TAIPEI (Taiwan News) — A secret underground tunnel built to evacuate Generalissimo Chiang Kai-shek (蒋介石) in the event of an emergency was revealed to the public Thursday (March 25) for the first time since being constructed over 50 years ago.
In 1970, two tunnels were added to the plans for Taipei's Grand Hotel, one running from the west wing of the hotel and the other from the east wing. The secret passageways were constructed to enable Chiang and VIP guests to evacuate from the hotel quickly in the event of an attack by People's Liberation Army (PLA) forces.
Hidden entrance to secret tunnel. (CNA photo)
Nearly 50 years later, in 2019, the hotel opened up the western escape tunnel to the public. An interesting feature of the 85-meter western passage is a slide that runs along a 74-step staircase.
In the first three months of being open, the passageway saw 50,000 visitors. In 2020, that number rose to 170,000.
On Thursday, the eastern tunnel was revealed to the public for the first time. The eastern escape route is 67 m long and is reached by descending an 84-step staircase.
The eastern evacuation route ultimately leads to 823 Artillery Battery Memorial Park on the edge of the Keelung River, where a seaplane would be waiting to evacuate Chiang and his entourage. The western equivalent routes people to Jiantan Park.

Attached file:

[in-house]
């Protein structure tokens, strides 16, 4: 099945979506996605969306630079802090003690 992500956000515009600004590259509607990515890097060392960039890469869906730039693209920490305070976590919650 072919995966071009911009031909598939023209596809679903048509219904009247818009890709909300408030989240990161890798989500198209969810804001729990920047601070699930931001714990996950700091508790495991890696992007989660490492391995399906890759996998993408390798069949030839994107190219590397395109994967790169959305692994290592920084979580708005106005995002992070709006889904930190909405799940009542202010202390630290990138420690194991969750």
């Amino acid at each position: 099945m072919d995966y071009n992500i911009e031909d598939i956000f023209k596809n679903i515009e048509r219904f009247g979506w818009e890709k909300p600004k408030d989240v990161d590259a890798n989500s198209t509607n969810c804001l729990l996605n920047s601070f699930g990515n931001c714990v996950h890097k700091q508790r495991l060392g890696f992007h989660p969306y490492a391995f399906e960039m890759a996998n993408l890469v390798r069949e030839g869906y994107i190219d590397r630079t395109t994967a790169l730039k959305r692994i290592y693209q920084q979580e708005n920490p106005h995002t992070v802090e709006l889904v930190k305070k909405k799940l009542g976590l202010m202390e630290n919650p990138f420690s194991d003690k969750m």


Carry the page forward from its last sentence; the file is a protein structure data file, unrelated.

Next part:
Both tunnels were constructed from reinforced concrete and feature 43 explosion-proof lamps, sound-dampened walls, and tightly winding curves that prevent enemy troops from getting a clean shot at a fleeing generalissimo, reported CNA .
People exiting the eastern tunnel will initially encounter a garden that was once the site of the Taiwan Grand Shrine, the largest Japanese Shinto shrine in Taiwan during the colonial era. They will then reach the former residence of Kung Lin-wei (孔令伟), who was the first manager of the hotel and a niece of Chiang's wife, Soong Mayling (宋美龄).
Close up of sound-dampened surface. (CNA photo)
Visitors can tour the inside of the enigmatic Kung's home and view original furniture and rare artifacts from the hotel's collection. The hotel is now offering guided tours of the tunnel, with a cap of 40 set for each group and four time slots each day: 9:30 a.m., 11 a.m., 2:30 p.m., and 4 p.m.
Interior of Kung's home. (Facebook, GACCTW photo)
Key parts of eastern tunnel marked in red, including entrance, garden, Kung's residence, and Yuanshan Club. (Grand Hotel photo)